The Yurok and Karuk tribes have led protests against the disturbance the dams cause since the early 2000s, with the support of local commercial fishermen and conservation groups. In 2018, both Tribal and non-Tribal activists (fishermen, environmentalists) participated in a Day of Action Against PacifiCorp, hanging a large banner over a Portland interstate reading “Warren Buffett Kills Salmon, Jobs and Communities.” Two hundred people then marched from Holladay Park to a PacifiCorp press conference and occupied the area in front of PacifiCorp headquarters, effectively shutting down the entrance. In 2008, Yurok and Karuk tribal members and fishermen protested in front of the Berkshire Hathaway Shareholders meeting in Omaha, Nebraska, attended by Warren Buffett and Bill Gates. PacifiCorp is a wholly-owned subsidiary of Berkshire Hathaway EnergyThe campaign confronted Buffett personally by going after his pillars of support in the form of shareholders and the media. The demonstrations were led by Yurok schoolteacher Georgianna Myers and Chook Chook Hillman, handing out leaflets to shareholders. Although Buffett declined to engage with protesters, the demonstration made the dam the meeting’s most discussed issue.
The direct action spurred on the utility’s decision to remove the dams and the Tribes see their continual involvement as essential in the current moves to install renewable energy and increase the viability of the salmon population. The district government is working to incorporate indigenous voices in this process, though after centuries of epistemic oppression, the Tribes are vigilant in ensuring that their knowledge is valued and utilized.
Driving home after the meeting, Joshua Wright felt a twinge of the same hope they felt when they brokered the original deal, though riddled with some doubts. His Tribe, the Yurok people, have been in support of increasing renewable energy for the past decade, this is not new for them. The 28 kW solar project installed in late 2019 was still up and running as a part of the Yurok Strategic Energy Action Plan, which outlines further goals of a Tribal utility, energy efficiency, getting grid access to 100% of families, and renewable energy expansion.
The tribe’s conversations on the Strategic Energy Plan have been documented thus far on the Civic Voice Platform, a tool he introduced to his community a couple of years ago. Joshua is a natural archivist, wanting the complete set of all things, interested in documenting it all. He is unsure if this is something inherent to him or something learned, but the ability to ensure that a Yurok perspective is given is important to him, and the Civic Voice Platform allows for that in a unique way. A way that is easier than officially submitting something in a public record, and more steadfast than just speaking at a listening tour or Town Hall, it feels more permanent but workable. He can see that it changes, updates and is utilized.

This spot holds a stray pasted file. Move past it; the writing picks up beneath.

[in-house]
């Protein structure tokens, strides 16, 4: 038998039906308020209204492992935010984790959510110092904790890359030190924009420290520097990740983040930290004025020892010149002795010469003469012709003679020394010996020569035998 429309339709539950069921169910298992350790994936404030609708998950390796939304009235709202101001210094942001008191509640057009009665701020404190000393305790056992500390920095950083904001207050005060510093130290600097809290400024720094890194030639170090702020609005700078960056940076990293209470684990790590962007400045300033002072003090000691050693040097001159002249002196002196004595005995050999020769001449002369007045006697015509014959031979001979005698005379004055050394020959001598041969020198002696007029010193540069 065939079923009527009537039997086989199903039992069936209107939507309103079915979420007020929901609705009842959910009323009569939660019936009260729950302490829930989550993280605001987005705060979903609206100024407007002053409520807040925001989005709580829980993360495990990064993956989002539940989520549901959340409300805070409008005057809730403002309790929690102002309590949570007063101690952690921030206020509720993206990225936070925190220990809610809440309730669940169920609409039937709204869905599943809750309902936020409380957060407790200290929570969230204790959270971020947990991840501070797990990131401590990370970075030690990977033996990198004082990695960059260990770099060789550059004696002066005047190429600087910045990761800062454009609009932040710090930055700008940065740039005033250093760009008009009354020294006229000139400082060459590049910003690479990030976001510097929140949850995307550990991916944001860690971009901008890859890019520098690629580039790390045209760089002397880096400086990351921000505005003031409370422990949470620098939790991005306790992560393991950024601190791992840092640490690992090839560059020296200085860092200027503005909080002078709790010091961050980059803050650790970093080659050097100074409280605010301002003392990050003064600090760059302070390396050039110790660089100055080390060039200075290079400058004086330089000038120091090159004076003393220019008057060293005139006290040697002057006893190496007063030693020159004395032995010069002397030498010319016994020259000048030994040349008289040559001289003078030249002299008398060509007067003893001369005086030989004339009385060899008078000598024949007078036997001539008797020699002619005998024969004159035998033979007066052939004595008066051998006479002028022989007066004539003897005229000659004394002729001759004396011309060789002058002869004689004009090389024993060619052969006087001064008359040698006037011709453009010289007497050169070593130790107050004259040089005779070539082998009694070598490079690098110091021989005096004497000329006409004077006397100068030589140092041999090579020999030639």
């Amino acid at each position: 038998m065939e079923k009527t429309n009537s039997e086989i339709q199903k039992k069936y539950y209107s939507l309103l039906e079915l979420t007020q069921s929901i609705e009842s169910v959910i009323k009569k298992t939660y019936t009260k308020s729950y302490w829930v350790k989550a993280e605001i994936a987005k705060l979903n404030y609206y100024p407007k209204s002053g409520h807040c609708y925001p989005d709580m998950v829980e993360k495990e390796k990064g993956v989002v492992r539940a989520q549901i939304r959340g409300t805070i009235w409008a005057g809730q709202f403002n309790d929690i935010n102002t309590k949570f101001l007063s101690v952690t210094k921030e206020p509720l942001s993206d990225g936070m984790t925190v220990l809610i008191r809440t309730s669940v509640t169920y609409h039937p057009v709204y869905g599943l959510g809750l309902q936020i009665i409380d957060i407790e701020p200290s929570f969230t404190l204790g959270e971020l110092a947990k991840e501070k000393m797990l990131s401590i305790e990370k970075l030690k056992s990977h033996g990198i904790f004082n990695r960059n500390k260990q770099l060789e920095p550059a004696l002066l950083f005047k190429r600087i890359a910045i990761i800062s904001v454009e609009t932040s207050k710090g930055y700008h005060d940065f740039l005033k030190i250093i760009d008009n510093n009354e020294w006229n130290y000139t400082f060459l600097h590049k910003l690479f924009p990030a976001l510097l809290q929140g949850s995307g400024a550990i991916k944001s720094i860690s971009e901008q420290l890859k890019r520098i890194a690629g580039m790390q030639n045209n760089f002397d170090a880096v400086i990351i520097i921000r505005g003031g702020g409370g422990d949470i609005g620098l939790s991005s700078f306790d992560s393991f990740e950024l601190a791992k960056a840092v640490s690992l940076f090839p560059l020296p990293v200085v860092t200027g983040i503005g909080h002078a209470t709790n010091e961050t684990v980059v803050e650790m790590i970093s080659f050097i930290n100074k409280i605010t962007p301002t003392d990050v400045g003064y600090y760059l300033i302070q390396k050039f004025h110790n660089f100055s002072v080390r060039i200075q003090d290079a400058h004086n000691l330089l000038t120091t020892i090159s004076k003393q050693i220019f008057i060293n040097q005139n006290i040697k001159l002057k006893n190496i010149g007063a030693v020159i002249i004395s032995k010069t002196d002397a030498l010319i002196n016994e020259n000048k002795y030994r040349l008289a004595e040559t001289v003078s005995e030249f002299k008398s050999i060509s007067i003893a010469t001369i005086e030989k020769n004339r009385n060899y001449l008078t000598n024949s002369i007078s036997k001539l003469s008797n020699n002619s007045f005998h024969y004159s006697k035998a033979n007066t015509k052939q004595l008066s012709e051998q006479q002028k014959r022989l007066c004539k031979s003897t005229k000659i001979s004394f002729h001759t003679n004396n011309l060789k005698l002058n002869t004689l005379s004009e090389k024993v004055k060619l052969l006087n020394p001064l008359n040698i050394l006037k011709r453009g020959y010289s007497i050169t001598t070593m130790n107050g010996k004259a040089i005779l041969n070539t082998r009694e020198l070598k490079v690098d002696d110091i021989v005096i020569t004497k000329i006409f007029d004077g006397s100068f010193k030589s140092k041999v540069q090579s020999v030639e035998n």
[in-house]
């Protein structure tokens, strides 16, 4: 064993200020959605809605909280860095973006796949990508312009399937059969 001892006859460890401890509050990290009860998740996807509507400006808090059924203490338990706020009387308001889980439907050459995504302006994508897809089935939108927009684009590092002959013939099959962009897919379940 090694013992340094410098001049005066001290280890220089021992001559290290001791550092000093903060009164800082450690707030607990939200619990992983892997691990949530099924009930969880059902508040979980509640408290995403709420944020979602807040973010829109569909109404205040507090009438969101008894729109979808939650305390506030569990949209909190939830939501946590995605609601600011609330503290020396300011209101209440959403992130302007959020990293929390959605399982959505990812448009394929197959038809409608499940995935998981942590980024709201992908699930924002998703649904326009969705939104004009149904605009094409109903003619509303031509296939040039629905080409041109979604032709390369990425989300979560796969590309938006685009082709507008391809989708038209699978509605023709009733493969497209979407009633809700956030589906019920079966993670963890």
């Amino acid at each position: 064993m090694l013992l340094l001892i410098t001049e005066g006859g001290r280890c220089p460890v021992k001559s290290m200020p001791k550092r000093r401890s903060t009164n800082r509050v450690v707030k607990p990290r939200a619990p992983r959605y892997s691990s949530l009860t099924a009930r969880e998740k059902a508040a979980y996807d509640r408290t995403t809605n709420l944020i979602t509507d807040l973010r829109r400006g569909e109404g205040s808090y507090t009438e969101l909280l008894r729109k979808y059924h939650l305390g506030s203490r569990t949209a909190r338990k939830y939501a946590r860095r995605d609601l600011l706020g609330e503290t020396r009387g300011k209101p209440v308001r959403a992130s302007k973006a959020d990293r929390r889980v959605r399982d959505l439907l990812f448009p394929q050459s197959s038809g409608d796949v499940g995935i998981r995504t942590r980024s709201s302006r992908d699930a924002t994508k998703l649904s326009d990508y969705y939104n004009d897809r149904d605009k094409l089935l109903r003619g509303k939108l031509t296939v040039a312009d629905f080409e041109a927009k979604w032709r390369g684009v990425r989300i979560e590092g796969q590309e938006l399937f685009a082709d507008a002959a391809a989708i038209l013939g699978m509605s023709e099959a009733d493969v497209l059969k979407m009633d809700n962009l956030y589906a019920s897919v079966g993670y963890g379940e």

He won’t claim to be the mouthpiece of his community, but he is a millennial, privileged with the technological know-how that comes with that generational territory. He takes it upon himself to underscore the Yurok perspective from the meeting tonight, logging in to find that Huffman’s staff have already created an event. Within this event page, he navigates to the Add Tribal Input panel and uploads a Word document that includes his understanding of how the proceedings are going, what concerns he has heard from the Yurok Tribal Council most recently, and relevant goals from their Strategic Energy Plan. He is able to define the privacy and access settings, tagging this particular document as “open.”
Along with additional privacy settings, Tribal input (including indigenous knowledge) is weighted differently within this system. There is a particular side panel within each event that ensures that if added, Tribal documentation is seen first when using the interface. This has spurred Joshua’s use, appreciating that as a member of a sovereign Tribal nation, his and his Tribe’s understanding of the land, its resources must be prioritized in any lawmaking; this mechanism recognizes the epistemic oppression and thusly hyper-values the knowledge of the Yurok and Karuk tribes in this regard. Joshua sees this as a resilience-creating tool as well, a paper trail of understanding that is both formalized and norm-creating for further civic discourse.
The Civic Voice Platform allows for the accessibility and utility of data to bridge the gap between lived realities and policymaking each citizen user brings their experience and can better understand the experience of others through the use of this open and free public good. The second component of the Civic Voice Platform is the experience of the government user, which will ultimately, in our future ideal world, utilize this data to design more effective policy. More effective policy that takes the microcosm of experiences of the citizens above and can efficiently extrapolate themes, trends, and needs. Follow our blog series for this second installment in the series.